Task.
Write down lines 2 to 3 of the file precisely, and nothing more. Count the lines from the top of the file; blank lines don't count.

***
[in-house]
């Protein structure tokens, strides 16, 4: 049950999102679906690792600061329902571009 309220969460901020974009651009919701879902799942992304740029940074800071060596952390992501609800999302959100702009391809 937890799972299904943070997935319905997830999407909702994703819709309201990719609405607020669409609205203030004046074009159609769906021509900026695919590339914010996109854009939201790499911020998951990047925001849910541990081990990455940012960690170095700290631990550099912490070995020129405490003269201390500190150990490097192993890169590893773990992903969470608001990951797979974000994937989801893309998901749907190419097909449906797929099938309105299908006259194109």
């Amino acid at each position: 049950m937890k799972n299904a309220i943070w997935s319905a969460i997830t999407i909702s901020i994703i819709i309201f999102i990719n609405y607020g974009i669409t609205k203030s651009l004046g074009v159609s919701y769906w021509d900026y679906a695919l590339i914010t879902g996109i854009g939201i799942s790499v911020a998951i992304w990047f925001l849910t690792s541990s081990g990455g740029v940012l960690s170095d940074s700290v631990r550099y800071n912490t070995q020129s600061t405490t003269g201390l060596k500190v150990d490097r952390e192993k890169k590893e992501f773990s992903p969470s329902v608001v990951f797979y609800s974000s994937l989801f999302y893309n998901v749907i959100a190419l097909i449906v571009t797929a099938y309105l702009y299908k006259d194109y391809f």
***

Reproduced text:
């Protein structure tokens, strides 16, 4: 049950999102679906690792600061329902571009 309220969460901020974009651009919701879902799942992304740029940074800071060596952390992501609800999302959100702009391809 937890799972299904943070997935319905997830999407909702994703819709309201990719609405607020669409609205203030004046074009159609769906021509900026695919590339914010996109854009939201790499911020998951990047925001849910541990081990990455940012960690170095700290631990550099912490070995020129405490003269201390500190150990490097192993890169590893773990992903969470608001990951797979974000994937989801893309998901749907190419097909449906797929099938309105299908006259194109």
């Amino acid at each position: 049950m937890k799972n299904a309220i943070w997935s319905a969460i997830t999407i909702s901020i994703i819709i309201f999102i990719n609405y607020g974009i669409t609205k203030s651009l004046g074009v159609s919701y769906w021509d900026y679906a695919l590339i914010t879902g996109i854009g939201i799942s790499v911020a998951i992304w990047f925001l849910t690792s541990s081990g990455g740029v940012l960690s170095d940074s700290v631990r550099y800071n912490t070995q020129s600061t405490t003269g201390l060596k500190v150990d490097r952390e192993k890169k590893e992501f773990s992903p969470s329902v608001v990951f797979y609800s974000s994937l989801f999302y893309n998901v749907i959100a190419l097909i449906v571009t797929a099938y309105l702009y299908k006259d194109y391809f």